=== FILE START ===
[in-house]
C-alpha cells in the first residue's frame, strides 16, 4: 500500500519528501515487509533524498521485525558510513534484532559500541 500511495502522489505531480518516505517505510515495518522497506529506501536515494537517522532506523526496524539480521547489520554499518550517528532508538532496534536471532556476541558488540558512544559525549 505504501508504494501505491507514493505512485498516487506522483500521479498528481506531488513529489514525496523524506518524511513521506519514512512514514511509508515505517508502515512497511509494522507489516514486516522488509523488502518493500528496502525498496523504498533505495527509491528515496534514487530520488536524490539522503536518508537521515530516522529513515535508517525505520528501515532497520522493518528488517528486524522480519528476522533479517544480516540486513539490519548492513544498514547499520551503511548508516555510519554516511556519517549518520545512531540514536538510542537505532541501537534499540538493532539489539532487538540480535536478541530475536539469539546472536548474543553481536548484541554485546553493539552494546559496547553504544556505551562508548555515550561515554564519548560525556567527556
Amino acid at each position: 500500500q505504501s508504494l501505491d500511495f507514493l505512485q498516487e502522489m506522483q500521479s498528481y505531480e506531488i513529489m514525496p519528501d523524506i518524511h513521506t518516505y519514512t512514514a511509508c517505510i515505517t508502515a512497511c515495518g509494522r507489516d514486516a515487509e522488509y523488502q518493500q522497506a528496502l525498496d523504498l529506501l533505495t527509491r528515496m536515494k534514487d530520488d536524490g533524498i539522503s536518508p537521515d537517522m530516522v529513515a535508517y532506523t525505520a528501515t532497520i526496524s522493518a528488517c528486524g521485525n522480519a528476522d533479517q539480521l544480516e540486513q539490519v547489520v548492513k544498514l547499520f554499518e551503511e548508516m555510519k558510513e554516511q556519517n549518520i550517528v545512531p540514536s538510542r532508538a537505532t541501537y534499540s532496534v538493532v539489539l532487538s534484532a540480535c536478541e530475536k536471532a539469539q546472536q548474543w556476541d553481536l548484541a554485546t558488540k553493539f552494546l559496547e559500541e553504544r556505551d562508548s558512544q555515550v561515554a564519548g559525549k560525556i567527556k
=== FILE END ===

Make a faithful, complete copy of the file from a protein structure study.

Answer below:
[in-house]
C-alpha cells in the first residue's frame, strides 16, 4: 500500500519528501515487509533524498521485525558510513534484532559500541 500511495502522489505531480518516505517505510515495518522497506529506501536515494537517522532506523526496524539480521547489520554499518550517528532508538532496534536471532556476541558488540558512544559525549 505504501508504494501505491507514493505512485498516487506522483500521479498528481506531488513529489514525496523524506518524511513521506519514512512514514511509508515505517508502515512497511509494522507489516514486516522488509523488502518493500528496502525498496523504498533505495527509491528515496534514487530520488536524490539522503536518508537521515530516522529513515535508517525505520528501515532497520522493518528488517528486524522480519528476522533479517544480516540486513539490519548492513544498514547499520551503511548508516555510519554516511556519517549518520545512531540514536538510542537505532541501537534499540538493532539489539532487538540480535536478541530475536539469539546472536548474543553481536548484541554485546553493539552494546559496547553504544556505551562508548555515550561515554564519548560525556567527556
Amino acid at each position: 500500500q505504501s508504494l501505491d500511495f507514493l505512485q498516487e502522489m506522483q500521479s498528481y505531480e506531488i513529489m514525496p519528501d523524506i518524511h513521506t518516505y519514512t512514514a511509508c517505510i515505517t508502515a512497511c515495518g509494522r507489516d514486516a515487509e522488509y523488502q518493500q522497506a528496502l525498496d523504498l529506501l533505495t527509491r528515496m536515494k534514487d530520488d536524490g533524498i539522503s536518508p537521515d537517522m530516522v529513515a535508517y532506523t525505520a528501515t532497520i526496524s522493518a528488517c528486524g521485525n522480519a528476522d533479517q539480521l544480516e540486513q539490519v547489520v548492513k544498514l547499520f554499518e551503511e548508516m555510519k558510513e554516511q556519517n549518520i550517528v545512531p540514536s538510542r532508538a537505532t541501537y534499540s532496534v538493532v539489539l532487538s534484532a540480535c536478541e530475536k536471532a539469539q546472536q548474543w556476541d553481536l548484541a554485546t558488540k553493539f552494546l559496547e559500541e553504544r556505551d562508548s558512544q555515550v561515554a564519548g559525549k560525556i567527556k